I laughed. “Not once.”
He nodded sagely. “Your father has that power.”
Before I could reply, there was a sudden hush, and the sound of the front door closing. I felt something drop in the pit of my stomach.
“Speak of the devil,” Davin mumbled.
I looked over as my father, Thom O’Brian, walked into the room. There was a subtle shift in the mood of the place; where it was a little relaxed and frivolous a minute ago, there was suddenly a strained formality to everyone.
He looked older. That was expected, since it had been years, but I couldn’t help but to take note of it. There was grey around his temples and he had more wrinkles than I remembered. He had also gained a few pounds, though he had never been a thin man to begin with. As his gaze turned to me, his entire face broke out in a smile. Nostalgia slammed through me; that was the dad I remembered, the smiling man who was always supportive and quick with a joke, not the violent mobster I had built up in my head.
Still, though he looked older, he was without a doubt my dad. There was something about him, something magnetic, which probably explained why he always had people hanging around him. Thom O’Brian had “the gift of gab,” as he liked to tell you, and was quick with a story and a joke when the situation demanded it. That was also part of his special talents: he was incredibly good at reading a room. I had never seen my dad get involved in an awkward situation without finding a quick way to diffuse it. People liked him, and he carried himself with the easy confidence and genuine self-assurance of someone that knew it.
But I was frozen. Despite how easy I knew it would be, and although I knew I should go to him, or at least say hello, I couldn’t do anything. The bad memories were still too thick, too real, even after so long. Seeing him again made everything fresh, the good and the bad, and those two things were inextricably linked together.
He walked into the room and stood facing me, and the tension was thick. I was suddenly terrified that he was going to throw me out, that I’d have to find some other way of keeping myself safe from Vince. I wanted to reach out to him, to apologize for everything that I said, but my feet were frozen and my lips were heavy and nothing was coming out.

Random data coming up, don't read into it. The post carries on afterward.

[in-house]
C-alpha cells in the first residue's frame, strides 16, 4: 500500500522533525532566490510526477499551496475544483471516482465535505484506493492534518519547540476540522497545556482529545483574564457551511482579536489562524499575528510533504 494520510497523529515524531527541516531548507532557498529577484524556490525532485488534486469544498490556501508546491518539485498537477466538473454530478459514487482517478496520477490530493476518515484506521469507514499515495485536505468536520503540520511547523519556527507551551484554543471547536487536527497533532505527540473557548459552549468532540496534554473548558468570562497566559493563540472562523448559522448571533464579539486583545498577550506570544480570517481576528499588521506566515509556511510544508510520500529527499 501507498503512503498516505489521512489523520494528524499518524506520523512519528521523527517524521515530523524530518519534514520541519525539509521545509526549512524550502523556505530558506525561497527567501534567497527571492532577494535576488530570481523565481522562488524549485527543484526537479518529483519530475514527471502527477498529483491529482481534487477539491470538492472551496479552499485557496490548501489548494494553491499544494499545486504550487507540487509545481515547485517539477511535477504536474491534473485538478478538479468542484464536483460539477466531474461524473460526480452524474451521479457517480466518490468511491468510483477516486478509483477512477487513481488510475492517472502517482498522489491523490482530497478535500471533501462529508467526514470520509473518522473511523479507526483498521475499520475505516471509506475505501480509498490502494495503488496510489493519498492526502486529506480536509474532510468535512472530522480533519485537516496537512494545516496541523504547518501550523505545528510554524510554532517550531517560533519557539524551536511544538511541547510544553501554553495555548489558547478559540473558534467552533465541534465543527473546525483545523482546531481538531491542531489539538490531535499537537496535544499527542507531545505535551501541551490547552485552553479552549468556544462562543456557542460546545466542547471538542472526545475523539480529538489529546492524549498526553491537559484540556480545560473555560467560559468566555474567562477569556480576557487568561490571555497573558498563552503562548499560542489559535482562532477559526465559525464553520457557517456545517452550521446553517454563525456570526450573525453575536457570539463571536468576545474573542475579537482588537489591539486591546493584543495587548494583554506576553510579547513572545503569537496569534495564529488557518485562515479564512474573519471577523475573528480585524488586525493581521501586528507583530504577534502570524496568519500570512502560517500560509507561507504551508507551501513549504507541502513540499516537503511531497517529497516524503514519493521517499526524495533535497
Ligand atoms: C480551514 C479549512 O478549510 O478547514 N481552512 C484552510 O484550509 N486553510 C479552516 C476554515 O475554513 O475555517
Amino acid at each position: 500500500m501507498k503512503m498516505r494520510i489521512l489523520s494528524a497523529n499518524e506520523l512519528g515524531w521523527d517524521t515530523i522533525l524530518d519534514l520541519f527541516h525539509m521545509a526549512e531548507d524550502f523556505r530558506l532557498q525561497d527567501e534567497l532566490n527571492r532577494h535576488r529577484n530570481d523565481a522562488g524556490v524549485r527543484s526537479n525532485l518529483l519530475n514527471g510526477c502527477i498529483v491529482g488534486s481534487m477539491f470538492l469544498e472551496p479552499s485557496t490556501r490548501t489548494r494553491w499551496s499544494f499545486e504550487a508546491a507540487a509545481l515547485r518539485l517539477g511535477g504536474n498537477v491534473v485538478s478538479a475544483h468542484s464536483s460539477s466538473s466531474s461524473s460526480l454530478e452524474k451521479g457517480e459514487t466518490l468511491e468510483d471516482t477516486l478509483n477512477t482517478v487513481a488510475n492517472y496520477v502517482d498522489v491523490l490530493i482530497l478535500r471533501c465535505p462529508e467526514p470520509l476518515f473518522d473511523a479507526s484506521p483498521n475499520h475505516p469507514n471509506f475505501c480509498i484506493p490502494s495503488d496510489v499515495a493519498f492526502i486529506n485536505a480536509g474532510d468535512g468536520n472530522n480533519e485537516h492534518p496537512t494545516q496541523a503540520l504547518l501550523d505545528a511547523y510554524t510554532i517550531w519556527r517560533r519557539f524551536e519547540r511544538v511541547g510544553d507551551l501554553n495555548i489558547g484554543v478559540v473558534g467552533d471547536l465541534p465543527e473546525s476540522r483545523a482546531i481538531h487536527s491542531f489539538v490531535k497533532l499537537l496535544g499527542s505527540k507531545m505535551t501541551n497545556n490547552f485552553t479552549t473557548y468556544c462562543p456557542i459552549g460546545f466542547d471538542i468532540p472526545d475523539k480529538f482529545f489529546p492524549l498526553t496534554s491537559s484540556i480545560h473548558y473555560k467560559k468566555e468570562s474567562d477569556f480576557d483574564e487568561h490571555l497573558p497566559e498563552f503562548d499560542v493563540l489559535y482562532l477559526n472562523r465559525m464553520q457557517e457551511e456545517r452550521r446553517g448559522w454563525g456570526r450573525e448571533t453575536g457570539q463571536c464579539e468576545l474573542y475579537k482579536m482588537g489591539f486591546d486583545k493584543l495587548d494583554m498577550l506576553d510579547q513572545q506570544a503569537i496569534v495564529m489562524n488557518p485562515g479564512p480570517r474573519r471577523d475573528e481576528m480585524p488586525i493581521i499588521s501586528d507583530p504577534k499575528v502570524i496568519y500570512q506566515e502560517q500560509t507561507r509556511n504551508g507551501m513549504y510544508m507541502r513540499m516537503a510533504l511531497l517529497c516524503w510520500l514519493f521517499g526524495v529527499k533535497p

And he wasn’t speaking either. I could sense the men around us begin to shift in their seats as the seconds dragged on, painfully awkward and silent. I was the center of attention and hated it, hated that I was seeing my dad for the first time in years in front of his people, and wished I could get out of there. Part of me wanted to look around for Colin, hoping that maybe he could whisk me out of there, but I didn’t. Instead, I looked back at my dad, and wondered about the years between us, and how much had changed.
We were practically strangers, I realized. Sure, we spoke on the phone maybe once or twice a year, but that was it. The last time he saw me, I was going to leave for college. I was barely 18. I couldn’t even fathom how much I had changed since then, both physically and emotionally.
“You look well,” he said softly.
Then his arms were wrapped around me and I had a stone in my throat the size of a baseball. I couldn’t let myself cry, knew there were way too many people watching, but I wanted to anyway. He held me tightly for a second, and although nothing was the same and never would be, although so much had happened and so much had changed, for a second I felt like the same naïve girl that had left home so long ago. He felt like my dad and I felt like his daughter.
I didn’t know how much I had missed that feeling.
“It’s been too long,” he said.
He pulled away and looked at me, still smiling. “Past is past. I’m just happy you’re home.”
I nodded, not able to say anything back. He looked around the room.
“Okay, assholes,” he said to the crowd, breaking the tension. “My daughter is home now, so let’s all drink and quit staring at her.”
A few men laughed and the place returned to normal, the soft buzz of conversation creating a background pattern. Dad looked back at me, a huge smile on his face.
“You look so much like your mother,” he said.
He nodded. “Spitting image.”
“You’ve gained weight.”
He laughed loudly. “Yes I have, and nobody around here has the balls to tell me it to my face.”
“Well, you won’t have to worry about that anymore.”
Over my dad’s shoulder, I noticed Colin leaning against the counter watching us with a soft smile. There was something strange in his expression that I couldn’t place. He caught my eye and nodded to me, his smiling turning more genuine. I gave him a little nod back, but was quickly whisked away by Dad, apparently to be paraded around to the guys and introduced to everyone.